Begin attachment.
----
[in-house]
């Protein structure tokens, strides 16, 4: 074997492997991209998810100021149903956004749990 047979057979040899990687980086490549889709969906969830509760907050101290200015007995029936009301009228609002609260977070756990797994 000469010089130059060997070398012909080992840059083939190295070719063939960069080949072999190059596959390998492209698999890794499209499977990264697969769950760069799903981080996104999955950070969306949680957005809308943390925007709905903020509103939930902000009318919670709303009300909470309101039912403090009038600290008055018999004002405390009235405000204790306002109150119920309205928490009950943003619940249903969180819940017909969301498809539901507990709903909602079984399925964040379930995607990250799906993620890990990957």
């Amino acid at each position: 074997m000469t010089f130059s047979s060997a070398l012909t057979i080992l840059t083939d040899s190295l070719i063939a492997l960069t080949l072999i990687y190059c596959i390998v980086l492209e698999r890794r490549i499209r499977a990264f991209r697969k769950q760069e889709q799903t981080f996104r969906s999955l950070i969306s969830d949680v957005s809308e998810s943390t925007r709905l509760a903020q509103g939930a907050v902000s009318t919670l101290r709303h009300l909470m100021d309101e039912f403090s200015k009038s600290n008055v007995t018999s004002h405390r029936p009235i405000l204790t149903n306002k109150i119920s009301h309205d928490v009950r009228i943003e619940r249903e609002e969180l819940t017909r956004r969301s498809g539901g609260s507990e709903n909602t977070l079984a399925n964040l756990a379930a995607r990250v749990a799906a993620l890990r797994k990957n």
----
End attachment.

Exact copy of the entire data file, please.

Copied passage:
[in-house]
């Protein structure tokens, strides 16, 4: 074997492997991209998810100021149903956004749990 047979057979040899990687980086490549889709969906969830509760907050101290200015007995029936009301009228609002609260977070756990797994 000469010089130059060997070398012909080992840059083939190295070719063939960069080949072999190059596959390998492209698999890794499209499977990264697969769950760069799903981080996104999955950070969306949680957005809308943390925007709905903020509103939930902000009318919670709303009300909470309101039912403090009038600290008055018999004002405390009235405000204790306002109150119920309205928490009950943003619940249903969180819940017909969301498809539901507990709903909602079984399925964040379930995607990250799906993620890990990957």
């Amino acid at each position: 074997m000469t010089f130059s047979s060997a070398l012909t057979i080992l840059t083939d040899s190295l070719i063939a492997l960069t080949l072999i990687y190059c596959i390998v980086l492209e698999r890794r490549i499209r499977a990264f991209r697969k769950q760069e889709q799903t981080f996104r969906s999955l950070i969306s969830d949680v957005s809308e998810s943390t925007r709905l509760a903020q509103g939930a907050v902000s009318t919670l101290r709303h009300l909470m100021d309101e039912f403090s200015k009038s600290n008055v007995t018999s004002h405390r029936p009235i405000l204790t149903n306002k109150i119920s009301h309205d928490v009950r009228i943003e619940r249903e609002e969180l819940t017909r956004r969301s498809g539901g609260s507990e709903n909602t977070l079984a399925n964040l756990a379930a995607r990250v749990a799906a993620l890990r797994k990957n």